oriented” entities).... lead to financial exclusion which reinforces the risk of
social exclusion.Financial exclusion is deeply interrelated with social exclusion: if the latter almostautomatically leads to the first, financial exclusion belongs to a process that reinforces the risk toface social exclusion. Being objectively excluded or having a subjective feeling of beingexcluded can begin or be reinforced by access or use difficulties in financial practices.The perfect financial inclusion may therefore be described by the capacity to access anduse appropriate financial services proposed by mainstream providers. Meanwhile, there may be
an adequate “second best choice” to get appropriate services propos
ed by alternative providersthat comply with rules and regulations and do not exploit low income people. At least, an
authenticated “social / open minded” provider may give a
sufficiently safe / positive image toenable excluded people to try once again financial services, which could then be the first steptowards financial inclusion with mainstream financial providers.
Financial exclusion is, however, a complex concept and the following key issues need to beconsidered.
Exclusion from which financial services and institutions?
• Do we need to draw a distinction between
to financial services and usage of them?
• Are there degrees of financial exclusion and, if so, how to express these?
• For whom do we measure access: the individual, the family
or the household?
Access to what?
Which services are to be considered essential and therefore ones to which all in societyshould have access? We will consider the World Bank (1995) four key areas:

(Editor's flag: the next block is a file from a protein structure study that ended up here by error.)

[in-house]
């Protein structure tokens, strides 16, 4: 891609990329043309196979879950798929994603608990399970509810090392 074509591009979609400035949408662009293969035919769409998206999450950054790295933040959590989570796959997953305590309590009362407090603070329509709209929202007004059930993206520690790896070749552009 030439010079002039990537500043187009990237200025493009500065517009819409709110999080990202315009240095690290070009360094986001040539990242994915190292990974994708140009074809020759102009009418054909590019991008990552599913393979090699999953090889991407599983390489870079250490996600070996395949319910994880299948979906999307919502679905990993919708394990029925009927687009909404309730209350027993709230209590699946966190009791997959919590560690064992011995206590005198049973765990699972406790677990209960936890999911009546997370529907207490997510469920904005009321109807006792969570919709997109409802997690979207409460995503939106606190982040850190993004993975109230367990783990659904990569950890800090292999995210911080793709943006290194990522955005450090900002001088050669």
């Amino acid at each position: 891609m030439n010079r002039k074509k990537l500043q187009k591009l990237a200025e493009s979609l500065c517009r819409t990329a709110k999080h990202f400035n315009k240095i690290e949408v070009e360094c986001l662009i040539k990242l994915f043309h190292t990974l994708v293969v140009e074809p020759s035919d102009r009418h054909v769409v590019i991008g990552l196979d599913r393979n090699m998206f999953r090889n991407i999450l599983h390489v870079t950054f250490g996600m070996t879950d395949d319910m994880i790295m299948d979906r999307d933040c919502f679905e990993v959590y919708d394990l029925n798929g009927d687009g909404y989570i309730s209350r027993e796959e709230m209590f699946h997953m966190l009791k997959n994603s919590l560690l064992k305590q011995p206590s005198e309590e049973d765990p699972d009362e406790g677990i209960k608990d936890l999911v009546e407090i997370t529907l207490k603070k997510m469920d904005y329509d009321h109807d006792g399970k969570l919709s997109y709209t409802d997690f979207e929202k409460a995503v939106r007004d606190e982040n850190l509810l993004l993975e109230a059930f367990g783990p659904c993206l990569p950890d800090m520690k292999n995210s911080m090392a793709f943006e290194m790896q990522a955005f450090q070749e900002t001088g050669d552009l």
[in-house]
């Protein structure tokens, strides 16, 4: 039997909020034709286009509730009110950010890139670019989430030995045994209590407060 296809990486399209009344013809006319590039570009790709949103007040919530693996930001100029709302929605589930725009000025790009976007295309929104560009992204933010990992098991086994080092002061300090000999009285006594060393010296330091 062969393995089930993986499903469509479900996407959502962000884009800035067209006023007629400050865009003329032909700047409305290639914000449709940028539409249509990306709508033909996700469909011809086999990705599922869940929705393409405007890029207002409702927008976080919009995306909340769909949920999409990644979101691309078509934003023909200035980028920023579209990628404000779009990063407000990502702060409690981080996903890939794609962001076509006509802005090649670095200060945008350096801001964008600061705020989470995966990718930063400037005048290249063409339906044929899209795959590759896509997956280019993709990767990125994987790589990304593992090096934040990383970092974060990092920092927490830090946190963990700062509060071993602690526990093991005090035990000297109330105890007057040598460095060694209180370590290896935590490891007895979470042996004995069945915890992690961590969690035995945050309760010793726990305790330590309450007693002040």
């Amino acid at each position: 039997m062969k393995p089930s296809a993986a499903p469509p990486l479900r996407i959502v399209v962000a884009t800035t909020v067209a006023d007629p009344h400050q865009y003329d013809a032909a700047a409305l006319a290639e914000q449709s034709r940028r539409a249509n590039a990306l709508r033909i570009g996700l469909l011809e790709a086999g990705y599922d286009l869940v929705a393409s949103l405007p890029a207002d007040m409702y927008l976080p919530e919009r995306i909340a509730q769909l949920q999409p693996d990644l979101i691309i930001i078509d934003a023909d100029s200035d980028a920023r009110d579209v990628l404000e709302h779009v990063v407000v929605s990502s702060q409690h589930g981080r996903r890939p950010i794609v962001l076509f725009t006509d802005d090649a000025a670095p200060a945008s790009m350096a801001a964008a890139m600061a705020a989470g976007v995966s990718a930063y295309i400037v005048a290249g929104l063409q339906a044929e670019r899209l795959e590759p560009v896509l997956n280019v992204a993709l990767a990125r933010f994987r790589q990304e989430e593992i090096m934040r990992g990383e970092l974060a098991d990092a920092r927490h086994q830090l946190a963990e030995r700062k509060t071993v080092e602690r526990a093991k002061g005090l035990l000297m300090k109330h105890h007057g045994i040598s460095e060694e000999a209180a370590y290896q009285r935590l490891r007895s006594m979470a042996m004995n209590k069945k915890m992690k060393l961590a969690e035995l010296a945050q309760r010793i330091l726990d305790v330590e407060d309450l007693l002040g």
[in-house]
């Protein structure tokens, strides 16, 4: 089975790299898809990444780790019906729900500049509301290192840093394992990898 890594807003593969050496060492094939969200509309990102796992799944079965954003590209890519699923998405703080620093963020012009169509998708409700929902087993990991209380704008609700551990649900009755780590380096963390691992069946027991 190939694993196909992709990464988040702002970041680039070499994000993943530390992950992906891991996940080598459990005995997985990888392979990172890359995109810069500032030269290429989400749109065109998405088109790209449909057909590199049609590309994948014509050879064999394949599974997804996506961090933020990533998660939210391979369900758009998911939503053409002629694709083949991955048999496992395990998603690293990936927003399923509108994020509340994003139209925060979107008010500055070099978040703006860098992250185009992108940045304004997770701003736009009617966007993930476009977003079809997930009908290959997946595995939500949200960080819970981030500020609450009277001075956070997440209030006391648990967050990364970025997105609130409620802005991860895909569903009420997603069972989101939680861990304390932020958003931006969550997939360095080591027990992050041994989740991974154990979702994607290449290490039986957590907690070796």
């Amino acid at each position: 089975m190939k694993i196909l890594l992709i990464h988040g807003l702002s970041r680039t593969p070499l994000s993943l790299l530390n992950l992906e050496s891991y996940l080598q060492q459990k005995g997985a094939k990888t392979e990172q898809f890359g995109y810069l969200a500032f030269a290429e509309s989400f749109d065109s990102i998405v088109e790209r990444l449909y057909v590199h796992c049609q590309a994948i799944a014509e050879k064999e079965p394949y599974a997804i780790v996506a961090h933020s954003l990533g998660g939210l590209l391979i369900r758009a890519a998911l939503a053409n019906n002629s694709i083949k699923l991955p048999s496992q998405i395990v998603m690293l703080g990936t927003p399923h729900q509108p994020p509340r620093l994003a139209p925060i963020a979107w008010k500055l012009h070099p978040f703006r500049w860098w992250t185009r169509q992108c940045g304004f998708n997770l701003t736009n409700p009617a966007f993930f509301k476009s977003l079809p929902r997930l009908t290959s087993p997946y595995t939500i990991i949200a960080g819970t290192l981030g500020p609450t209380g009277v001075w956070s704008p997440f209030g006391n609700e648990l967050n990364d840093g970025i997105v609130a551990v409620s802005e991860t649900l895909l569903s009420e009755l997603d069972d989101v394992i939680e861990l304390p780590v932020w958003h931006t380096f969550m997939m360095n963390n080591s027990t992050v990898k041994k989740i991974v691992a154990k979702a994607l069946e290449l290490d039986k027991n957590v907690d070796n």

Access or usage?
There is an important distinction to draw between access and usage of financial services.First of all, in the context of banking we need to consider how to categorise people who do havetransaction banking facilities with an account but choose not to use them. As we note above,such people are often considered to be marginally banked (Anderloni and Carluccio, 2006;BMRB, 2006; Barr, 2004; Corr, 2006; Kempson, 2006). Then there is the issue of people who
gain access to specific services but choose not to do so. This applies especially toconsumer credit and insurance, but it can also be the case for insurance and banking too.Here an important distinction is often made between those who choose freely not to use aparticular service (such as people who have a fundamental objection to using credit) and thosewho are deterred from doing so because they believe the features of the products or servicesmake them inappropriate to their needs or the costs puts them beyond their reach.Finally, there is the issue of people facing use difficulties because they accessed toinappropriate financial products. These difficulties are caused simultaneously by thecharacteristics of the products and the way they are sold (supply side) as well as the situation andthe financial capability of the customer (demand side). These difficulties can happen with acurrent bank account which becomes overdrawn as people are not used to manage money